Economic reality: fewer drum stores


Gold Member
I have been reading more and more comments about drummers who have no "real" music stores near them, particularly any with a decent percussion line. I fear that this situation will get worse, and here are my predictions and thoughts for the future:

Complaint 1- " Music stores, and even some drum stores no longer have many quality products on hand for the serious drummer to test before buying."

Reason: This is getting truer by the day, and the reasons are purely economical. Here's why: Music stores are businesses. since the recession, bans have made it much harder for lending to local businesses. It is harder nor for businesses to get cash to order in stocks of instruments. since individual spending wold wide is down, it is much harder for a sore owner to pull the trigger an order in top of the line instruments, just to have them sit in a store in hopes that someone will walk in and buy them, someday. Stores need turn around to stay alive.

Complaint 2: Variety and stock is way down.

Reason: There are more products than ever before, which means more items to stock. The best many owners can do is track what moves fastest, and only order those items. This is not a help for those who will by several heads to experiment (or sticks, etc.) Even is and owner orders in a good variety of drum sets, there is often not enough floor space to set them all up for you ad I to play. Floor space is money, and expensive at that. For that reason, you might see "stacks" of drums to look at, but no way to play them. Some have a shelving system where they have sets set up, but you cannot play them. If your local store is in a rural area, most drummers are younger with less cash to spend, so they will stock only low end items that may move.

Complaint 3: Local drum stores are high priced.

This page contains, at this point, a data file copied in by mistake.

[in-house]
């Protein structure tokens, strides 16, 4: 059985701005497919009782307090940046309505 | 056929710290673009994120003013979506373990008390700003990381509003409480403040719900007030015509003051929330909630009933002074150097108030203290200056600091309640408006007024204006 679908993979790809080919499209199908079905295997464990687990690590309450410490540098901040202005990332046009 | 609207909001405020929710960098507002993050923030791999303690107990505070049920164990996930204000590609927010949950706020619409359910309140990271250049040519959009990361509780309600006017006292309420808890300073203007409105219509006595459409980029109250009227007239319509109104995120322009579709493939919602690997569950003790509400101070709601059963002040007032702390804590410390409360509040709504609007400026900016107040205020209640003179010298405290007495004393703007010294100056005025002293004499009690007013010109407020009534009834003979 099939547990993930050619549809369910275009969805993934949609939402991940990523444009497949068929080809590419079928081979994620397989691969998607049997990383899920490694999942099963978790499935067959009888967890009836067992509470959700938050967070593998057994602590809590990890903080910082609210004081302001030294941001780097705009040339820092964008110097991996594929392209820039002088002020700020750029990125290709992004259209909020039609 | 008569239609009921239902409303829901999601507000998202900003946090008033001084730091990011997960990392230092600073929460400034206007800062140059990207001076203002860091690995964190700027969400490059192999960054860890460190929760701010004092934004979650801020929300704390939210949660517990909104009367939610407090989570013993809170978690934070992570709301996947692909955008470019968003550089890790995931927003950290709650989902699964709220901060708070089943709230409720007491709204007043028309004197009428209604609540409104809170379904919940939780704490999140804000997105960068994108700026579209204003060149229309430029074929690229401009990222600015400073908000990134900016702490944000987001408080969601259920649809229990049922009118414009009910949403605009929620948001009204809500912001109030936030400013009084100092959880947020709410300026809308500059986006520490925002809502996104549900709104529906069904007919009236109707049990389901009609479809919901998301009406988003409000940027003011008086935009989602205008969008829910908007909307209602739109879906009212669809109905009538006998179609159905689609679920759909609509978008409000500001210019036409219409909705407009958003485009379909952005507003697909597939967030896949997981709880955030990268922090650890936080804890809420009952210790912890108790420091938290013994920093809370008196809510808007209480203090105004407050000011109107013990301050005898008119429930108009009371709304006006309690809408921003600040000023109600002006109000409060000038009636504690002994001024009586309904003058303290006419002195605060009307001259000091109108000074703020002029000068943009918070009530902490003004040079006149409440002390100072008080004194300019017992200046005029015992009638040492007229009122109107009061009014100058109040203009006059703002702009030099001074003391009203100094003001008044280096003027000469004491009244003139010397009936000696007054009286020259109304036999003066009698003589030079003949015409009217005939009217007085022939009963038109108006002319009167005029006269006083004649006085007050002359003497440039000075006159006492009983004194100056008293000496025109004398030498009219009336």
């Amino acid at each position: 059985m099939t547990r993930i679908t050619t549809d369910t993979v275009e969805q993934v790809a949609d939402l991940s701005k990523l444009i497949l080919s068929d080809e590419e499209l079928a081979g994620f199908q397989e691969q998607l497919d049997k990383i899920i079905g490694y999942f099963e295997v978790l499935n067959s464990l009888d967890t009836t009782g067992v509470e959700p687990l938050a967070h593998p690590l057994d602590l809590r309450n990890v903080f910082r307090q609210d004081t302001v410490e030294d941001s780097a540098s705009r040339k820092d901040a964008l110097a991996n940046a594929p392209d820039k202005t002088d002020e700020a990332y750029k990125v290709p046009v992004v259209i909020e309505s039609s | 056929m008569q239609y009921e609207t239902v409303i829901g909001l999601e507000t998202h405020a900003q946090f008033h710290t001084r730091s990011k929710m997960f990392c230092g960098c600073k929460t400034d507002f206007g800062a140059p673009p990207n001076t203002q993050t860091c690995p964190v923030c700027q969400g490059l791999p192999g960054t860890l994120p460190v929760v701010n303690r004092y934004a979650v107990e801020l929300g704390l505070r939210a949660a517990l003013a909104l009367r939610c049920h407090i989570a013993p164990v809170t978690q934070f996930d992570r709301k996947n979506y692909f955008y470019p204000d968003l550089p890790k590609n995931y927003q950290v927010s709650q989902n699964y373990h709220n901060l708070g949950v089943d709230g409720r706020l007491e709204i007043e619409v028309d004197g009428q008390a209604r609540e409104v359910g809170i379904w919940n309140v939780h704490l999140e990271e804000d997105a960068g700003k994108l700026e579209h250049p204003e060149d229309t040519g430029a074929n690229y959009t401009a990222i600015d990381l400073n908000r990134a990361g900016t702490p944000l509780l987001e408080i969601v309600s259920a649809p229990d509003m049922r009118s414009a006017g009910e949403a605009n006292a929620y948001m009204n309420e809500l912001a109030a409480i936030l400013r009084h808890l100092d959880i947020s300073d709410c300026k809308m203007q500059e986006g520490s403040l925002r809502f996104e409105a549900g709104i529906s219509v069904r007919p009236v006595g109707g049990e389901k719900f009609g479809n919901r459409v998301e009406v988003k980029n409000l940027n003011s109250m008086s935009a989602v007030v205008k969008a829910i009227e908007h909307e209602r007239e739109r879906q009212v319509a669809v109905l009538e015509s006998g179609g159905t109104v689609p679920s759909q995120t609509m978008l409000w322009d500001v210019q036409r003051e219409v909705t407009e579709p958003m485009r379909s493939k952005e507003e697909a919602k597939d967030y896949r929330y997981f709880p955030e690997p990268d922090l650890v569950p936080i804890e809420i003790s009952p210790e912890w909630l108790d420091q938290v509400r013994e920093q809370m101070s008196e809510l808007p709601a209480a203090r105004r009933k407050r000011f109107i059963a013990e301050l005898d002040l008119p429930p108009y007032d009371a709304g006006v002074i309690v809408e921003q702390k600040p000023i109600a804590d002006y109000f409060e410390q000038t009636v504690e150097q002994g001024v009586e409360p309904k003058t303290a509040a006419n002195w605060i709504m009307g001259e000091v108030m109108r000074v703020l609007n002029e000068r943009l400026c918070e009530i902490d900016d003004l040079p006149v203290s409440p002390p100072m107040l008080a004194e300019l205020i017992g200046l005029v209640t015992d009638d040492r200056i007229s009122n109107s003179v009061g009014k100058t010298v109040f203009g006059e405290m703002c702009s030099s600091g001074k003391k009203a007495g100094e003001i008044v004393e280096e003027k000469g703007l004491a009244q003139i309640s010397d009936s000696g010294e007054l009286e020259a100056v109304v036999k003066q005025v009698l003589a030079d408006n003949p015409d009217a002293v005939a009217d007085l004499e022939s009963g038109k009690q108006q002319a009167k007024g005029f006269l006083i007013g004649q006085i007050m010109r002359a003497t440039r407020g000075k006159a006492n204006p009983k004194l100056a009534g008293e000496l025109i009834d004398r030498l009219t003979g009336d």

Reason: This is true of not only music stores, but all smaller business. It is not a matter of greed, but purely financial. Local taxes, utilities, wages, all contribute to how much an owner has to make to pay employees and make a reasonable profit to stay in business. Local sotres have to compete with online warehouse sellers like Amazon, Musicians Friend, Steve Weiss, and a host of others; many of whom offer free shipping! Then there is EBay. . .

My predictions:

There will be fewer and fewer drum stores around in the physical sense. Those who stay in business will have to rely more and more on internet sales, and be willing to ship long distances. If they are able to order in good supplies of drums, cymbals, etc., they will find that more and more will drive longer distances to them in order to use them as "sample shops."

If stores do not make the sale then, many buyers will sample instruments to see what they like, then go home to order online at the cheapest price. To offset this, store owners will have to constantly be ordering smaller orders from suppliers, and rely more on a blend of drop shipping and selling out of local stock. Larger stores will have to be willing to sell on a national or global level for volumes sake, which brings me to the nest point. . .

Drum forums and Youtube will naturally become part of the drum store front. You can already see this happening. Many will flock to forums to get the best advice they can before purchasing, because they cannot get out to play an instrument, there is no local store, or there is no stock locally. This puts all those on forums in the position of being "salesmen" for the industry! IF you do not know what you are talking about on a forum, them say nothing, lest we mislead someone in a purchase!